BRICS Invites 70 Countries to Summit as Countries Focus on De-Dollarization

The BRICS economic bloc has invited 69 leaders to its upcoming summit, including all African heads of state and the political heads of major Global South bodies. More than 40 countries have expressed interest to join the BRICS group, with 22 nations already having submitted official applications. “We’ve never had such a large outreach,” said South Africa’s diplomat in charge of BRICS relations.

69 Leaders Invited to BRICS Summit

The upcoming BRICS summit is expected to be the largest yet, with 69 invitations already sent out, City Press reported. South Africa is hosting this year’s summit, which is scheduled to take place in Johannesburg from Aug. 22 to 24. The BRICS economic bloc comprises Brazil, Russia, China, India, and South Africa.

The South African diplomat in charge of BRICS relations, Anil Sooklal, has revealed that all 54 African heads of state and the leaders of major Global South bodies have been invited to the summit. However, Western countries including the U.S., U.K., and France have not been invited. Last month, French President Emmanuel Macron expressed interest in attending the BRICS summit but was met with opposition from Russia.

Noting that many heads of state have been calling South African President Cyril Ramaphosa to request invitations to the BRICS summit, Sooklal said at a press briefing last week:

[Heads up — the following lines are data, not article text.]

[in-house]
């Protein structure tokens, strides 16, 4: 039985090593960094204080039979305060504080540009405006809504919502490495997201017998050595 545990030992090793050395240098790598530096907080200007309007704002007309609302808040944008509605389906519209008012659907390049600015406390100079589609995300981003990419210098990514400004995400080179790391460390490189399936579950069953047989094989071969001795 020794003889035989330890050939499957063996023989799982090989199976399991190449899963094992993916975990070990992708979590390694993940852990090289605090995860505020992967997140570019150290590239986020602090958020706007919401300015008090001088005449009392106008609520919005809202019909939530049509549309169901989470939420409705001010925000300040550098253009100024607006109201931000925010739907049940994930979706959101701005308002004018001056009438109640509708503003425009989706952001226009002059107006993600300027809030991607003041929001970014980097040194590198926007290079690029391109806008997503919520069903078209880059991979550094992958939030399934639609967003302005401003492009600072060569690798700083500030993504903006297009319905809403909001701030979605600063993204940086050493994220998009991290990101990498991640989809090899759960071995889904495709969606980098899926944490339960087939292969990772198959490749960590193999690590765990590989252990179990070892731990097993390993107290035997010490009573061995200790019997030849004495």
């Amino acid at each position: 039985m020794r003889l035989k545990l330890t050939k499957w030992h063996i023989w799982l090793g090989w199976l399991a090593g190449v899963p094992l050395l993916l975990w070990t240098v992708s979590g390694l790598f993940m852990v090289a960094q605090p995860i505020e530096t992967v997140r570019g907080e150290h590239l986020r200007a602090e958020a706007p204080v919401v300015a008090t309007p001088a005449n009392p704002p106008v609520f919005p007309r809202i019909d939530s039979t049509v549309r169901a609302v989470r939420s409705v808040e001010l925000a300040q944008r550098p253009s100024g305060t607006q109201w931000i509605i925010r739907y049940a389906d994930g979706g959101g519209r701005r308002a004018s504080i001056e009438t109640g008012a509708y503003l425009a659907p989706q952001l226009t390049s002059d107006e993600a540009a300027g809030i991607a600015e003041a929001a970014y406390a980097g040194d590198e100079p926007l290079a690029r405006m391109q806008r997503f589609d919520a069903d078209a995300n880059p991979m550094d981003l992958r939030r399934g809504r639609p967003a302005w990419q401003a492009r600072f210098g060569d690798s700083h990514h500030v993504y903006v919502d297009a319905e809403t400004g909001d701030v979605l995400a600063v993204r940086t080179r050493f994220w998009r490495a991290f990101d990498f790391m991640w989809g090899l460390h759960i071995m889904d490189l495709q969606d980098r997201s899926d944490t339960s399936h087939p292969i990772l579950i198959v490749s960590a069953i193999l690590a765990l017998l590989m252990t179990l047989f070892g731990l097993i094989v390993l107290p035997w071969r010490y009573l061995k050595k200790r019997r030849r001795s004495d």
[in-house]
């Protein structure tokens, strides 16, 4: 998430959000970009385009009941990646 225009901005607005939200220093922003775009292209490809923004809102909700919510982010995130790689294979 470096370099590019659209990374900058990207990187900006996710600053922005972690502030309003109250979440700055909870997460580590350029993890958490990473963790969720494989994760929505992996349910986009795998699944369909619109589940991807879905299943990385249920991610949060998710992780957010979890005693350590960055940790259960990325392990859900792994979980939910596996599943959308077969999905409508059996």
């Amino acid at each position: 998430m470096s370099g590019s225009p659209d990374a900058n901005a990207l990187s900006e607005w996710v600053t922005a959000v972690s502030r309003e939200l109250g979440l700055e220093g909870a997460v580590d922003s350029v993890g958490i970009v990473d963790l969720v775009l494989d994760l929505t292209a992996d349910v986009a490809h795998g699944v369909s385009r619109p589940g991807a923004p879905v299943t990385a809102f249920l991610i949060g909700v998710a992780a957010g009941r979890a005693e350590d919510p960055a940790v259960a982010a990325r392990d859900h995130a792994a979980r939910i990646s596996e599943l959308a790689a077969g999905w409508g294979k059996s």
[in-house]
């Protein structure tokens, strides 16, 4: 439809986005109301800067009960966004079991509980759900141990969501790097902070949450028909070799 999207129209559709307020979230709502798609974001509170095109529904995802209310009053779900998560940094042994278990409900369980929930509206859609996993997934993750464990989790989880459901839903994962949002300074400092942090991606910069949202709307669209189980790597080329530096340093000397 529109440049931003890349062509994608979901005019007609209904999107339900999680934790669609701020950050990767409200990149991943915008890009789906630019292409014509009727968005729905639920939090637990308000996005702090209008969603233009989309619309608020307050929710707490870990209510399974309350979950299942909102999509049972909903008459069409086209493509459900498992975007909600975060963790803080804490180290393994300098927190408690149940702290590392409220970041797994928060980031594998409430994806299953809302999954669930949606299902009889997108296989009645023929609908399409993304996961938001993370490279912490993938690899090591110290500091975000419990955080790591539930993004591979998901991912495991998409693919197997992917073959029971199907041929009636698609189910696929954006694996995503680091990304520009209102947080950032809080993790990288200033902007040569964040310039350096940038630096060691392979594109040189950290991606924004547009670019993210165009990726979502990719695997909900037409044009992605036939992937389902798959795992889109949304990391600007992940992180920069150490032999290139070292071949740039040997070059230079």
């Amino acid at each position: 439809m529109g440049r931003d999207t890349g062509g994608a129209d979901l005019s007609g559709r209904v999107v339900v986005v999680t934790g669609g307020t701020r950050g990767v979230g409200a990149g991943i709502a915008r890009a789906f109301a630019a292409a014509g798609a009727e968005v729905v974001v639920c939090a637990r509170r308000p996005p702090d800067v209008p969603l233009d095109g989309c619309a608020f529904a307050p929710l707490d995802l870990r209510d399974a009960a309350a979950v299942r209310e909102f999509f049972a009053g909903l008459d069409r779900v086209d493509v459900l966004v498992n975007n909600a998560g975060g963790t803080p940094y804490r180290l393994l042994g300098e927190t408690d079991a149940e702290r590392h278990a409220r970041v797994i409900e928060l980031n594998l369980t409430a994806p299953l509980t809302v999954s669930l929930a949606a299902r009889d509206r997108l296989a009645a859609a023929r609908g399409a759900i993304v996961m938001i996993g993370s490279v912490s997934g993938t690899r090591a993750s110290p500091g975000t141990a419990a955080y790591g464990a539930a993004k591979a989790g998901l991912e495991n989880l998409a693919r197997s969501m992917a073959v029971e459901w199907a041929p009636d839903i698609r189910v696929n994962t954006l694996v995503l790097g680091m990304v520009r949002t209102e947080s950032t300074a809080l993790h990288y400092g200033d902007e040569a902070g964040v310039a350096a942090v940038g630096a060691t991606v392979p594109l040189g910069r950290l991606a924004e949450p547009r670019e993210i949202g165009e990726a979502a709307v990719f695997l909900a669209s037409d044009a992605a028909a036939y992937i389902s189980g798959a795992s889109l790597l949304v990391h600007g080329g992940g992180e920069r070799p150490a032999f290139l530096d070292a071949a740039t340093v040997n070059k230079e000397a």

President Ramaphosa took a decision to invite the entire [African] continent to the BRICS Plus [summit] as well as all of the political heads of the major Global South bodies. So, in total about 69 leaders have been invited.

According to Sooklal, President Ramaphosa’s decision to invite all African leaders to the BRICS summit was driven by the bloc’s involvement in Africa. South Africa recognized the importance of using its chairmanship to foster development on the continent, with a specific focus on advancing the continental free trade agreement, he explained.

“We’ve never had such a large outreach,” Sooklal stressed, noting that this year’s summit will be the largest. In comparison, he shared: “In 2018, we had the entire Southern Africa Development Community (SADC) heads of state present as well as leaders of the global south.”

Sooklal emphasized that the interest in participating in the summit demonstrated a vote of confidence from global leaders in the BRICS bloc. He clarified that while the group did not invite Western countries to its summit, the BRICS nations engage with the global community to address common issues.

The South African diplomat also said last week that more than 40 countries are interested in joining the BRICS group, with 22 countries already having submitted formal applications. He also revealed that discussions at the summit will include “deepening interaction in trading in local currencies.” He emphasized: “Countries want to have greater flexibility and to be less dependent on the dollar.”

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